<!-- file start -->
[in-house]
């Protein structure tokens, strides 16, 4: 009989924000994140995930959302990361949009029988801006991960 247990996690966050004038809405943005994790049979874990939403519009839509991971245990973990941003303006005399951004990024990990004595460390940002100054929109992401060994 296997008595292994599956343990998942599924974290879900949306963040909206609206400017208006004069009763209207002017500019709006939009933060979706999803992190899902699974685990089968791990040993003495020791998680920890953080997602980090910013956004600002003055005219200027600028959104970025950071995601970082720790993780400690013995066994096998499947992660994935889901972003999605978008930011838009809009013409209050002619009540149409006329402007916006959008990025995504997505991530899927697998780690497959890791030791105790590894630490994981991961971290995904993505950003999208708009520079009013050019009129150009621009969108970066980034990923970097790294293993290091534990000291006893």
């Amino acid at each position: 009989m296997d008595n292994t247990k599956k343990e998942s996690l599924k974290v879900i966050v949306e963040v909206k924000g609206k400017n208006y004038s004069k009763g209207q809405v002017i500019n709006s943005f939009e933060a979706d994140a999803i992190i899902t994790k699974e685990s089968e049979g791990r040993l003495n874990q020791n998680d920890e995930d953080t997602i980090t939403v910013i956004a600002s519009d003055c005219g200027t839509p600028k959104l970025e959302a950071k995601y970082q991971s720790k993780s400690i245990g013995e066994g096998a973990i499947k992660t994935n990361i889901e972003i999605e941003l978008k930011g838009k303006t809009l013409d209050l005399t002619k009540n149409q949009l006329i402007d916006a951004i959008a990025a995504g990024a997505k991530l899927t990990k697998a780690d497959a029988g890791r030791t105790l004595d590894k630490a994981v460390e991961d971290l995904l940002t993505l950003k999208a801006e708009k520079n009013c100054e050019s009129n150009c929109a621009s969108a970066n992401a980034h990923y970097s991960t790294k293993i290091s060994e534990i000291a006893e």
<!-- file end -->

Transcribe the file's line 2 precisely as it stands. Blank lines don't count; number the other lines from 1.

């Protein structure tokens, strides 16, 4: 009989924000994140995930959302990361949009029988801006991960 247990996690966050004038809405943005994790049979874990939403519009839509991971245990973990941003303006005399951004990024990990004595460390940002100054929109992401060994 296997008595292994599956343990998942599924974290879900949306963040909206609206400017208006004069009763209207002017500019709006939009933060979706999803992190899902699974685990089968791990040993003495020791998680920890953080997602980090910013956004600002003055005219200027600028959104970025950071995601970082720790993780400690013995066994096998499947992660994935889901972003999605978008930011838009809009013409209050002619009540149409006329402007916006959008990025995504997505991530899927697998780690497959890791030791105790590894630490994981991961971290995904993505950003999208708009520079009013050019009129150009621009969108970066980034990923970097790294293993290091534990000291006893």